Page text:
|Members of the Yale Unit, 1918|
In a reviw of Danford’s collection “Chords from Albireo”, published in “Poetry” Magazine, September 1920 (p. 341), John Hall Wheelock said: “Few living poets have possessed to the same degree as Mr. Barney, with equal master)' of verbal music, the austere and inexorable spirituality which is so passionately revealed in his moments of genuine articulacy.”
From 1922 until 1930 Barney maintained a photographic studio in New York, where he made a series of portraits of authors and artists. He married twice - first to Gertrude Wells, with whom he had three daughters - and later to Dorothy Bartlett.
An untitled poem by Danford Barney published in “The Graphic”, Saturday, 16th November 1918
We marched a down the gold-paved way;
We held our state in royal halls
As though the earth’s empiric sway
Were bounded by these naked walls.
Till ever in your wise concern
My weakness served your kinder will
That watched the fevered taper burn,
And slaved to keep it burning still.
You smiled by lamplight at the trace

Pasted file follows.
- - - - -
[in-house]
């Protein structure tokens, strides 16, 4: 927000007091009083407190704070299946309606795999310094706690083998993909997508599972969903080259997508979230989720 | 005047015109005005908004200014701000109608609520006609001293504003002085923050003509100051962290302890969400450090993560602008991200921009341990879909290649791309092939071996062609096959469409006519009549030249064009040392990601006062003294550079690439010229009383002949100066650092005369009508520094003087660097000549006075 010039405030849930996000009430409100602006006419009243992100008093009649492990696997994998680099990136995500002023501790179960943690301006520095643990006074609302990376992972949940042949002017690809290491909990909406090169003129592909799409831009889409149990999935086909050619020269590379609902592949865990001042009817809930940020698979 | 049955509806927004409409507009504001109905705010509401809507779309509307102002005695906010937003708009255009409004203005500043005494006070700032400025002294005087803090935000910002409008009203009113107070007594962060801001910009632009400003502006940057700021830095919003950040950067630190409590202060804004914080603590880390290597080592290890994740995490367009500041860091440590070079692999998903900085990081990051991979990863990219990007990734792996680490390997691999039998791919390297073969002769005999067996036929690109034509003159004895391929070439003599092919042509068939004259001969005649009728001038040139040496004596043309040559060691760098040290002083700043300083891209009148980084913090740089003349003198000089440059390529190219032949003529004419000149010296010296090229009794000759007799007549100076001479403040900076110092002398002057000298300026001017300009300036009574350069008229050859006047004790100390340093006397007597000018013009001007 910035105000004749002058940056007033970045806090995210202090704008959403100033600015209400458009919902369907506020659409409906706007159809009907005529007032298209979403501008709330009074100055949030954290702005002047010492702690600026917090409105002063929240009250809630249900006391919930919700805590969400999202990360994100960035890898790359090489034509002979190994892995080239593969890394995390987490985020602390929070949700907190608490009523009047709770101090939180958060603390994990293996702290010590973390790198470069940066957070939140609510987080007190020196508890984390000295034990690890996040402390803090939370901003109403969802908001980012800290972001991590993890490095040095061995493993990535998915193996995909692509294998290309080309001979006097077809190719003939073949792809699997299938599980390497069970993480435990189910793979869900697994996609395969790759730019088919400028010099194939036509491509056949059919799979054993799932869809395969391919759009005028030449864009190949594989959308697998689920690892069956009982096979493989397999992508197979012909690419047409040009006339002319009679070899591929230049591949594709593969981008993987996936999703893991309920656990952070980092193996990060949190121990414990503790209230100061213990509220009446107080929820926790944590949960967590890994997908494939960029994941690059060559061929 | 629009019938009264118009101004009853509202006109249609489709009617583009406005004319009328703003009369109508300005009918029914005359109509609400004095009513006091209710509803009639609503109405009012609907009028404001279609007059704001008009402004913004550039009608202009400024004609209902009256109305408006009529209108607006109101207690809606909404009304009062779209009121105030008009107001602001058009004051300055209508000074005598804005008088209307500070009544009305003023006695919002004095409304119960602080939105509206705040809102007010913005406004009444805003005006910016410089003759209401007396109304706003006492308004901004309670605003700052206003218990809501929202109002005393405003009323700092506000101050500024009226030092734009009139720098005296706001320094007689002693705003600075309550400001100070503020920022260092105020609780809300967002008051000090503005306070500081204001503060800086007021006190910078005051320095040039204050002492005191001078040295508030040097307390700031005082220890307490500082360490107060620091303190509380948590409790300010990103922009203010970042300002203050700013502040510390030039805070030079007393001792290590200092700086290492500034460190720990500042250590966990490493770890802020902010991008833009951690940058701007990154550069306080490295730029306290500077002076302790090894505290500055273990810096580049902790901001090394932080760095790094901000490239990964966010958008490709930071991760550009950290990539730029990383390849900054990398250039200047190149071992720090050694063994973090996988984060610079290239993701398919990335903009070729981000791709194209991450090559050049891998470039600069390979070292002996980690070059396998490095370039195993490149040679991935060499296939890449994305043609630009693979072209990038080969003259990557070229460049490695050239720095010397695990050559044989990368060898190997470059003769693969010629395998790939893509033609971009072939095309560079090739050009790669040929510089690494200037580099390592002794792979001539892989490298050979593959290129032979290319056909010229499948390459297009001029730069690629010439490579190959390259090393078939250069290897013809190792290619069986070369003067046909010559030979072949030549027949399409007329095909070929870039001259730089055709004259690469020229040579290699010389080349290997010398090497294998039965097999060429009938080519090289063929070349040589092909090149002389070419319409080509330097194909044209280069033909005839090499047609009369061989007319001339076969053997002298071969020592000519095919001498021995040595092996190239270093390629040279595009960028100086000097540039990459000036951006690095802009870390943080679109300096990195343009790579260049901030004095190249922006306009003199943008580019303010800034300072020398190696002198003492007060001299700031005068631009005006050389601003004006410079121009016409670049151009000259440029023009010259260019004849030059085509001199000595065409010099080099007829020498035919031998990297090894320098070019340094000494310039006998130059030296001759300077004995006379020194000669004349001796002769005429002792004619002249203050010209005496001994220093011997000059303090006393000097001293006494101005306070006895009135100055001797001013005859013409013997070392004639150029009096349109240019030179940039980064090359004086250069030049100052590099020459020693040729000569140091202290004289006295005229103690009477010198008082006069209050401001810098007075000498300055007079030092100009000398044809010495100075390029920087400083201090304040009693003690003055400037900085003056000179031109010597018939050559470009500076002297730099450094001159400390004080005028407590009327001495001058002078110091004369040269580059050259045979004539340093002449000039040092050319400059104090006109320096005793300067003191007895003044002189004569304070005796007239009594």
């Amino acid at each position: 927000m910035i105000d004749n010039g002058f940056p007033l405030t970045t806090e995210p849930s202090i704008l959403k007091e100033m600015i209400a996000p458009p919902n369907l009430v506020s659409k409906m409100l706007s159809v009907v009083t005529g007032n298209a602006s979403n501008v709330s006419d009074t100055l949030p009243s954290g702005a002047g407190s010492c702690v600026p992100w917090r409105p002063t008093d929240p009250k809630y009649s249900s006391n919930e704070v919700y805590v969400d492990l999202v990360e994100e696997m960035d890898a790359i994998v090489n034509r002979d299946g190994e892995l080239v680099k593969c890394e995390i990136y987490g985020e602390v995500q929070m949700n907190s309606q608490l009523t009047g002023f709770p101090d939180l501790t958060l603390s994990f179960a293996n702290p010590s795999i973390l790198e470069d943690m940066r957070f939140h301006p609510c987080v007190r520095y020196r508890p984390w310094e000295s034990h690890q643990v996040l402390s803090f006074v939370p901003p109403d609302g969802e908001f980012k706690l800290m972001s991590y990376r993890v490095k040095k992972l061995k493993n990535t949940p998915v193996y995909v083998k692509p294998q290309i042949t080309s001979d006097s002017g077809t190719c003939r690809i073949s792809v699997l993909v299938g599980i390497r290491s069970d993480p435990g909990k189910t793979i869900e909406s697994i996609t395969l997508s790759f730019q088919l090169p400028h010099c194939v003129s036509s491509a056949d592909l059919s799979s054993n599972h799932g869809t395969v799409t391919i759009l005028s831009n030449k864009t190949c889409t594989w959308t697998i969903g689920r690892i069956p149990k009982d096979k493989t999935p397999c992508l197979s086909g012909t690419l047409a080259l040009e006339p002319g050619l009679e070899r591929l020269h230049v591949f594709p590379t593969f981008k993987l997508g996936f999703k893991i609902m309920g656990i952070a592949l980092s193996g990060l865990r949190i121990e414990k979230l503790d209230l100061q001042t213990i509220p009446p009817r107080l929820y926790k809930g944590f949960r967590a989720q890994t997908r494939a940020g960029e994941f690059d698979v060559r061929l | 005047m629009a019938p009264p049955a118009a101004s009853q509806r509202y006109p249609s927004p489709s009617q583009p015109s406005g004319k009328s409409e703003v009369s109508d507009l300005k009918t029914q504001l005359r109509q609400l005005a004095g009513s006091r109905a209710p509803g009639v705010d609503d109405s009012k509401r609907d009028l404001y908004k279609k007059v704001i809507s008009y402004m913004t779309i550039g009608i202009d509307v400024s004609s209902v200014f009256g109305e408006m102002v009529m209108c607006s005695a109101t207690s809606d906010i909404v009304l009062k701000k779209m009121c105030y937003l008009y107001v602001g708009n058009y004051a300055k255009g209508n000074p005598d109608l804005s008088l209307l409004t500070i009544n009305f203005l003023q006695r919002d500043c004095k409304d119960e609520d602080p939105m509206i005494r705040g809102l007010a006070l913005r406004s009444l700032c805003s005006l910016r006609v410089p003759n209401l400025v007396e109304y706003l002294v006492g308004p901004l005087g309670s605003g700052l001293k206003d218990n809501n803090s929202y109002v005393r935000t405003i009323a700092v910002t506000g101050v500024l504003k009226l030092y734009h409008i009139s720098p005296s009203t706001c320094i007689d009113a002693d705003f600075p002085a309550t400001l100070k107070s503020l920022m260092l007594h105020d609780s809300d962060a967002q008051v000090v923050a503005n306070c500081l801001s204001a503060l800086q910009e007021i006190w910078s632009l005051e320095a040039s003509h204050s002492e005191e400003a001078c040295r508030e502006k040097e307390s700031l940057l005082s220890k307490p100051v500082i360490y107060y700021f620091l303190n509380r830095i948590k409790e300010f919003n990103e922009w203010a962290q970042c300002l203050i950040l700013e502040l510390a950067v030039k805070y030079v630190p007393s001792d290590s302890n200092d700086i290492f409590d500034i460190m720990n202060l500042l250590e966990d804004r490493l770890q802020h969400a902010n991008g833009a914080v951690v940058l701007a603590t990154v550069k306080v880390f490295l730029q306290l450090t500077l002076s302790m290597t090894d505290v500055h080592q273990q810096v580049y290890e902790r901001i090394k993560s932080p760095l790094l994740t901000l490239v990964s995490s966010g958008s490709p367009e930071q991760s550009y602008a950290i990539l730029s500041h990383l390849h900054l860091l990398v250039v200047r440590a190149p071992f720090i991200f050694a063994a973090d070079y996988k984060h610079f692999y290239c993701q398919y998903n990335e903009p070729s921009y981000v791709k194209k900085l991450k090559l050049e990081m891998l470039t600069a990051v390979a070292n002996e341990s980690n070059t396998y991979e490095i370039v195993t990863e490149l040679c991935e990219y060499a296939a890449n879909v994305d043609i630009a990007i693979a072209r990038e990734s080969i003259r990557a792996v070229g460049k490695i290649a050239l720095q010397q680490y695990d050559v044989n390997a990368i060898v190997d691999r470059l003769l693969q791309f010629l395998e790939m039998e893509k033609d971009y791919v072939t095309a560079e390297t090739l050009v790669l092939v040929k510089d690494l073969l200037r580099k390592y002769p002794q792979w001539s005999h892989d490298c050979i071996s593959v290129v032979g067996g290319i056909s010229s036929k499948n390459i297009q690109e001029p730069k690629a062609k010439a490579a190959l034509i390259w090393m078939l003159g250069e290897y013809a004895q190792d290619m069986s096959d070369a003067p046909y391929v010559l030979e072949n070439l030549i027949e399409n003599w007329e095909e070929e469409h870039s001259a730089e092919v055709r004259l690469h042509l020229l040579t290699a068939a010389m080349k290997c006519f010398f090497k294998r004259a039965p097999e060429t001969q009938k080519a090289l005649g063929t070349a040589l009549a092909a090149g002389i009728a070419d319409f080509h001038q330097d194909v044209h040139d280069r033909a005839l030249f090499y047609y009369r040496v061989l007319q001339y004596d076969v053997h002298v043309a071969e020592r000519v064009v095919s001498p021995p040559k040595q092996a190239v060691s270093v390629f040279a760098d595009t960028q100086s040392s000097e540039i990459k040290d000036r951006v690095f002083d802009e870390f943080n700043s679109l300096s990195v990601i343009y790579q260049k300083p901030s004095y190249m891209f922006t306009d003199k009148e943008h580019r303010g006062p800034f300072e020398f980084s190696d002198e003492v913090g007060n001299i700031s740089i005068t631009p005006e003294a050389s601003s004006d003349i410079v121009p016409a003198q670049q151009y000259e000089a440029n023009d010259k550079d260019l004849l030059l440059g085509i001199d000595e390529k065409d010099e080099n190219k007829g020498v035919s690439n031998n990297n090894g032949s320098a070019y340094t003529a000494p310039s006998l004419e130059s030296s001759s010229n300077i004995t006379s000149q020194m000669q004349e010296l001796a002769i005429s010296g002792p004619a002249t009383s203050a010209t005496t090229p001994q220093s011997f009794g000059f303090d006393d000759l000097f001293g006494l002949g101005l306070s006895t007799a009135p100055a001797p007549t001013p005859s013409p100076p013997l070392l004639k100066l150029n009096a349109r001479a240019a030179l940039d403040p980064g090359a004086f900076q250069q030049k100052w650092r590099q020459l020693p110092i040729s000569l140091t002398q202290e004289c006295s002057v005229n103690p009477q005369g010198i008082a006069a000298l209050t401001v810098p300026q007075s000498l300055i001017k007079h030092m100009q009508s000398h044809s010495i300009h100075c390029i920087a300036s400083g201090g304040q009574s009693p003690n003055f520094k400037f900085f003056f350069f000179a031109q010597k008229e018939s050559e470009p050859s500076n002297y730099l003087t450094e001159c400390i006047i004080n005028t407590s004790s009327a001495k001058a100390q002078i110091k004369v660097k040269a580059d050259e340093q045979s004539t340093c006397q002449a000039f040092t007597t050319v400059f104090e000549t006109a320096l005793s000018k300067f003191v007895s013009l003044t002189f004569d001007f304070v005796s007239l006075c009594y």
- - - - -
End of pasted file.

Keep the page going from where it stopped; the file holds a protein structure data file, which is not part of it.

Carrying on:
Of child surrender on the deep
Serenity of my wan face
The immortality of sleep.
And once we hearkened to the rain
Throughout the long companioned night
Till dawn crept to the window-pane
And touched the walls with timid light.
‘Tis strange the lot that haunts me still;
That I should fail my part despite
The power to guide the flesh by will;
That you should stand my watch by night.
Even hours of forfeit shall reward
Who, by their chance, must watch and wait;
So first within this prisoned word
I touched your hand upon the gate.
If we hereafter may not meet
You will be strong nor grieve too much,
Knowing each faithful hand I greet
Stirs with the spirit of your touch.
Just as in petals of faded flowers,
A beauty haunts there without end;
As perfuire through the wasting hours
The memory lingers of a friend.
In other land, perhaps you’ll tell
Some dearer friend whose faith you try,
“There’s fragrence in old flowers”, ah well
We played at comrades you and I.
Photograph: Members of the Yale unit in 1918
Sources: “Poetry” September 1920 and
“War and Verse, Poetry and Prose of World War One: As seen in the Wartime Press” Edited by Stephen Robert Kuta (Re-invention UK, Chelmsford, 2018)